cattleianum essential oil, (prepared with metanol) showed a high
minimum inhibitory concentration (MIC) of 200mg/ml for grampositive
microorganisms (E. faecalis, S. epidermidis, S. aureus, B.
subtillis and C. albicans) and for gram-negative microorganisms
(P. aeruginosa, S. enteritidis, P. mirabilis, K. pneumonia and E.coli).
Although, comparative studies involving the essential oil of leaves
of P. cattleianum are still in scarce and its antimicrobial effects are
undescribed and uncharacterized. The extract of P. cattleianum
produced with ethyl acetate showed MIC of 125ug/ml against
S.aureus while the methanol extract showed an MIC of 250ug/
mL, but both extracts types had no effect against gram-negative
microorganisms . However, Gaetti-Jardim et al.  tested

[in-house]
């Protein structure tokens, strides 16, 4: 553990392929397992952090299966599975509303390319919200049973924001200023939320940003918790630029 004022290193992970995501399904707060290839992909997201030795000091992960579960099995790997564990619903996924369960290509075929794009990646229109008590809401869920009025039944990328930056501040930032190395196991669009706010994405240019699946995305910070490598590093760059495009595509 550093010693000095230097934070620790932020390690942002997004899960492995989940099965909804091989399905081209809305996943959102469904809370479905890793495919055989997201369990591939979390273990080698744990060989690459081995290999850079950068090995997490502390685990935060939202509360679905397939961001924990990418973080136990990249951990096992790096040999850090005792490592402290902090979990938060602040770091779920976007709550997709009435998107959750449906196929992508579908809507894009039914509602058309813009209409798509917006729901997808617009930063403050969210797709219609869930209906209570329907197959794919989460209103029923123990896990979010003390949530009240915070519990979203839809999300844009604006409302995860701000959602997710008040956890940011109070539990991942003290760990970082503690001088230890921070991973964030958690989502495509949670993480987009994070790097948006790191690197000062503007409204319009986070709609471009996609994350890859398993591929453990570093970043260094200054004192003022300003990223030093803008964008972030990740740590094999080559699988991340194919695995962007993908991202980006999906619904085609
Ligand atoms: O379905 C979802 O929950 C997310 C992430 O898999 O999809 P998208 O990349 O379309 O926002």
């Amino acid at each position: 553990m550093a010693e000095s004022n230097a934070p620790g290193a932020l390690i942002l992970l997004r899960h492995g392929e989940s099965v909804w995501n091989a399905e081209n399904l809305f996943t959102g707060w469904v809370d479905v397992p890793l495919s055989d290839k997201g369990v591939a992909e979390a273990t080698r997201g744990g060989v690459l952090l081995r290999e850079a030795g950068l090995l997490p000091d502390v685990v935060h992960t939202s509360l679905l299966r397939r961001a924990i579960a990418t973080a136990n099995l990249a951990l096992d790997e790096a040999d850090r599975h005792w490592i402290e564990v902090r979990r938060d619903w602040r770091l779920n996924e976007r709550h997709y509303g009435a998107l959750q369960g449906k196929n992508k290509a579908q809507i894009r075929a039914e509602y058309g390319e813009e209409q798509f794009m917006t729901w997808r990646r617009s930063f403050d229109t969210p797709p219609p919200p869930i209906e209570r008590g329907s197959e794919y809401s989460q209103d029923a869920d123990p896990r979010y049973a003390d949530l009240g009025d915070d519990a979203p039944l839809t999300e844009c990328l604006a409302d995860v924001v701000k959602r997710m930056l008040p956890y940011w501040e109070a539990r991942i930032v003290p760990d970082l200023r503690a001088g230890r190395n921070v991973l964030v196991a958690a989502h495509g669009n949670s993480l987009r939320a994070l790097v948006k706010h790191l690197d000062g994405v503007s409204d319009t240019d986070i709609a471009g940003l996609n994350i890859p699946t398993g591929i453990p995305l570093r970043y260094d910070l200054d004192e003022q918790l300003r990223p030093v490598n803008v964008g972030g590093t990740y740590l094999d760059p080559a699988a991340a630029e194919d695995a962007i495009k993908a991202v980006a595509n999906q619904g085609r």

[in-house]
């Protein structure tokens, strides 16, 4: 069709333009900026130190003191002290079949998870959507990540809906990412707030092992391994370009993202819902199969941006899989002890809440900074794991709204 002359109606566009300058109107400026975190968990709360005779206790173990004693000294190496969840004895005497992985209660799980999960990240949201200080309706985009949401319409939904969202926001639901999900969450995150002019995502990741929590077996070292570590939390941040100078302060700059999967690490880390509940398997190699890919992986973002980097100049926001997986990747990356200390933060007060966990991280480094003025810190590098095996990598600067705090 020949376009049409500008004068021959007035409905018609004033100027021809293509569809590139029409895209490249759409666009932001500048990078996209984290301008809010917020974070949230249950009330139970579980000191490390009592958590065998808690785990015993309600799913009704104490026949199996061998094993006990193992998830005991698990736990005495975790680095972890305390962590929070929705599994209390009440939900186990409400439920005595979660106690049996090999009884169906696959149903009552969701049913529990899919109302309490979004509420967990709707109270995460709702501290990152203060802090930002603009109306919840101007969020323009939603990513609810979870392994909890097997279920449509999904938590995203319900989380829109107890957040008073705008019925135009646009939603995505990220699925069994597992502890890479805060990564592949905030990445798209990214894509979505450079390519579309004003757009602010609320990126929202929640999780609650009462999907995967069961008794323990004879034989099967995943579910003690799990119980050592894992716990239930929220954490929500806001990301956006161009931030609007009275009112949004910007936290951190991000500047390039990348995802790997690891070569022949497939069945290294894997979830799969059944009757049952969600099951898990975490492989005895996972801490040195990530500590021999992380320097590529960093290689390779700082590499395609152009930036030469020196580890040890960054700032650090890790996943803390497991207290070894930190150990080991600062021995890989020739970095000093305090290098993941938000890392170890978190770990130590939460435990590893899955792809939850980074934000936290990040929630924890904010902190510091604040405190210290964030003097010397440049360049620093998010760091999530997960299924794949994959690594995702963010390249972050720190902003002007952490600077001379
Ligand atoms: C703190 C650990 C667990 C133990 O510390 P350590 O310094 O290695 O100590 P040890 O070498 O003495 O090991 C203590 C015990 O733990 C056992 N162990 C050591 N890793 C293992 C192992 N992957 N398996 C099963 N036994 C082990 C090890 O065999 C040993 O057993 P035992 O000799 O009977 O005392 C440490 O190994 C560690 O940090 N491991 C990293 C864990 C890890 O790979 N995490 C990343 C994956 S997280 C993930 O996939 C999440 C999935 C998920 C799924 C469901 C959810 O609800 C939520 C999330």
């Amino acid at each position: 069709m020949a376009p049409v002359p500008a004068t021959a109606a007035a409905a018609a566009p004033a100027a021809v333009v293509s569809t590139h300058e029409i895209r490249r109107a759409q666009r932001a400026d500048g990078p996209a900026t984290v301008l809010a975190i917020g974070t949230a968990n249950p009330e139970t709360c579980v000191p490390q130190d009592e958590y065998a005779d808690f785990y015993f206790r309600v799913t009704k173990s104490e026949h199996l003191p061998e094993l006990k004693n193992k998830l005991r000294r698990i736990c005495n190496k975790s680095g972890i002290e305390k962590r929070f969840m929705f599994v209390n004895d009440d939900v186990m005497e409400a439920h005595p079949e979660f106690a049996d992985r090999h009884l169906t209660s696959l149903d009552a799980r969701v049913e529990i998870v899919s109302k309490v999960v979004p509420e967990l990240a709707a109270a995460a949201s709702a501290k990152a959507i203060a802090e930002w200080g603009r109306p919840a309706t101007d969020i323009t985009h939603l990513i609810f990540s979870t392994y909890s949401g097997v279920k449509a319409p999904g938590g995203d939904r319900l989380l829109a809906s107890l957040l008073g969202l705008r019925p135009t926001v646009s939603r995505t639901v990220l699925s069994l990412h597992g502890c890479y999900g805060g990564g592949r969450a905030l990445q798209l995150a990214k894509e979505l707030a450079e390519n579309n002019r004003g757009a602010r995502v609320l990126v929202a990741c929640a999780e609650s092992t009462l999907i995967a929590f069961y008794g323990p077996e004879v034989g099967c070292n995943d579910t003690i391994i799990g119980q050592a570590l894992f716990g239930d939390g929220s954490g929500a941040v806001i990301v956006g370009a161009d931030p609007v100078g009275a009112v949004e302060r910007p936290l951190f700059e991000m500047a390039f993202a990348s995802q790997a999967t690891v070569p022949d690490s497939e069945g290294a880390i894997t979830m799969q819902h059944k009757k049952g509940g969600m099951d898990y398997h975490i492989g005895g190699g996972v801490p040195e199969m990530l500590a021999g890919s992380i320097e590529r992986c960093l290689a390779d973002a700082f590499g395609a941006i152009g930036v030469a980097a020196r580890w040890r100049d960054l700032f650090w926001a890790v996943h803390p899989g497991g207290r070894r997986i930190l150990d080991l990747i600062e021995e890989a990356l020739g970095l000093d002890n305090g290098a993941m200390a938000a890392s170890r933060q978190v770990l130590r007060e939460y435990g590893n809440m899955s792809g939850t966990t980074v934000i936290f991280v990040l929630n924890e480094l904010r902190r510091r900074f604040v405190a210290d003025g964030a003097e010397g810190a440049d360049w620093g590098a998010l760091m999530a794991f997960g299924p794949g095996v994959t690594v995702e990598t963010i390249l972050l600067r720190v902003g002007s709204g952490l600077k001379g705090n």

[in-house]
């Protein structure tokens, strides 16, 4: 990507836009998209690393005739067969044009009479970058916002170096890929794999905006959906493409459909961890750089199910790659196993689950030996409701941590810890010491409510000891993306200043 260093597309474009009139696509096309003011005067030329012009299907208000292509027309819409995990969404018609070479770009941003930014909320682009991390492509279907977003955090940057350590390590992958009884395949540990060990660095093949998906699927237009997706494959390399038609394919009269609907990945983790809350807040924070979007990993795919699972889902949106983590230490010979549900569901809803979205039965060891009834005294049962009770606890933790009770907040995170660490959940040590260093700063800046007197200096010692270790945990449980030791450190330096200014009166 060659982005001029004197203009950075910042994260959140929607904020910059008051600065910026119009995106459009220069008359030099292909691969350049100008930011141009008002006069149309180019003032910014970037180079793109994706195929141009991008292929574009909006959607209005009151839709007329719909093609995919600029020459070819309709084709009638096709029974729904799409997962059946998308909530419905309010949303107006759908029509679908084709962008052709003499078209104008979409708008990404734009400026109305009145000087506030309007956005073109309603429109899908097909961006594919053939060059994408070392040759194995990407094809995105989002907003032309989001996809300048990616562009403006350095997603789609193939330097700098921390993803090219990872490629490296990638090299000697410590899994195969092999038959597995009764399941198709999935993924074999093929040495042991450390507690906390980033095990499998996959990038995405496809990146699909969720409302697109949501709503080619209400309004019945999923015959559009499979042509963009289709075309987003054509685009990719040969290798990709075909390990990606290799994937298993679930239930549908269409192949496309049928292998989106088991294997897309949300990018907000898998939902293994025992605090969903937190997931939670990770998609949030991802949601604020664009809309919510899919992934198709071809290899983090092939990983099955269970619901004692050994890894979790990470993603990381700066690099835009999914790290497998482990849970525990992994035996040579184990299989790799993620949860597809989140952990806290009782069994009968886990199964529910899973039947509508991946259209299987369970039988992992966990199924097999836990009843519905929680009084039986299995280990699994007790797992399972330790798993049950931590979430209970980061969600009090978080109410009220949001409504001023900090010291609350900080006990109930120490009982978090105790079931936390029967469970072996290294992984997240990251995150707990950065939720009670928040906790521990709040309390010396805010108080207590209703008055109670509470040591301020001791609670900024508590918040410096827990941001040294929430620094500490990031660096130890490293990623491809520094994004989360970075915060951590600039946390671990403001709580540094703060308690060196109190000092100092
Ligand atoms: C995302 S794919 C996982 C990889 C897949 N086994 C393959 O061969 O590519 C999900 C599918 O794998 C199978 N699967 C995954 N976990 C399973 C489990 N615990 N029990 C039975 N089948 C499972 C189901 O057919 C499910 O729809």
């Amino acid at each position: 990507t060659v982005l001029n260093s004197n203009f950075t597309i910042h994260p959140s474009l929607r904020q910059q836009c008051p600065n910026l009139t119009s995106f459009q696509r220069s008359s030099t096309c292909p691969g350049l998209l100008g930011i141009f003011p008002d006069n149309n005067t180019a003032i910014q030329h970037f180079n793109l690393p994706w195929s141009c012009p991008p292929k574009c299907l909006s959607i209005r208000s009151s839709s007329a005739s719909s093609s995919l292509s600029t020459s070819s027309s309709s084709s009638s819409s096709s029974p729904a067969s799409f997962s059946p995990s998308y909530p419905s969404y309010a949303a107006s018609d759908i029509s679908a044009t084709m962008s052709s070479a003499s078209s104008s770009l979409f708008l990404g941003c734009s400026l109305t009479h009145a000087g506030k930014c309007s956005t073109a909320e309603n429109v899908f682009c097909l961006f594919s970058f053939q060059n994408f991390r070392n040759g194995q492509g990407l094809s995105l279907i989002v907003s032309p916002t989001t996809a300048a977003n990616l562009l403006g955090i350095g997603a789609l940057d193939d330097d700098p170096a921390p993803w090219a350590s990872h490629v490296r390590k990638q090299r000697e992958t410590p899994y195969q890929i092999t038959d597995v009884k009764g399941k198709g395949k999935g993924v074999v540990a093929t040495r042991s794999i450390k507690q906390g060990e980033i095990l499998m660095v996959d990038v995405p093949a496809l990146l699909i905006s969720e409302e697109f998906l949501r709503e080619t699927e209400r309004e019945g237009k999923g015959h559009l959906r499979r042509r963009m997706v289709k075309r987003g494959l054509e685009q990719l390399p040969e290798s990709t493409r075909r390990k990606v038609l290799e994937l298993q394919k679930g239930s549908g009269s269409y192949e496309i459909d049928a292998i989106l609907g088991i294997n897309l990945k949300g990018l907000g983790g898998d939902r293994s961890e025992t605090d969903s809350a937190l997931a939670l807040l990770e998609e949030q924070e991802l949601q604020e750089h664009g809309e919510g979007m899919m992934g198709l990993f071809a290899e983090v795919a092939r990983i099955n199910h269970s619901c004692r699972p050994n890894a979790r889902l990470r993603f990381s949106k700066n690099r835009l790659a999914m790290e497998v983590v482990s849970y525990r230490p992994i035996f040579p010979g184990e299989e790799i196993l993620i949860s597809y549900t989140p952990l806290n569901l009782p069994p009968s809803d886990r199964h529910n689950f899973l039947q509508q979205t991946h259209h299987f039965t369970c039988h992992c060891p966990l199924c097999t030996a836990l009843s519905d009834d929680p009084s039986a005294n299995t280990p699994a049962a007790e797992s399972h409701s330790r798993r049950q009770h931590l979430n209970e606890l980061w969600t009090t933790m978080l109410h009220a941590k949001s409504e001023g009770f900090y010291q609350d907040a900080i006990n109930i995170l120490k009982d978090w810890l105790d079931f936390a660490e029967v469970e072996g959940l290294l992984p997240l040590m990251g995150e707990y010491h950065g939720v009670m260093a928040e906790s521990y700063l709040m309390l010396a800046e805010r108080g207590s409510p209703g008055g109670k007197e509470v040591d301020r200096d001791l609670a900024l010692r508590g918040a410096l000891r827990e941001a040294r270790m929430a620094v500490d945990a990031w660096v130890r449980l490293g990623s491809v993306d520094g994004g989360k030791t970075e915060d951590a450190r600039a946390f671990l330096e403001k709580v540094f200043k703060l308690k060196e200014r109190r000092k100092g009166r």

the antimicrobial action of aqueous and hydro alcoholic extracts
from P. cattleianum leaves against gram-negative microorganisms
(F. nucleatum and P. gingivalis) showed MICs of 2mg/mL in both
extracts with a reduction of 50% in bacterial growth and 8mg/mL
for aqueous and hydro alcoholic extracts with a reduction of 90%
in bacterial growth. These different results may be related to the
different extractive methods and the solvent used in the process
employed by the authors, which may have influenced in isolating
bioactive compounds of plant and determination of properties
Brighenti et al.  evaluated the leaves aqueous extract of P.
cattleianum on the biofilm of Streptococcus, showed that biofilms
exposed to the extract effects at 1.6% (v/v) for 2h were shown to
decrease in S. mutans proteins from carbohydrate metabolism and
a reduction in pH drop after exposure to the extract. The decrease
in extracellular polysaccharide (EPS) formation observed after
sucrose application may also be related to the inhibition of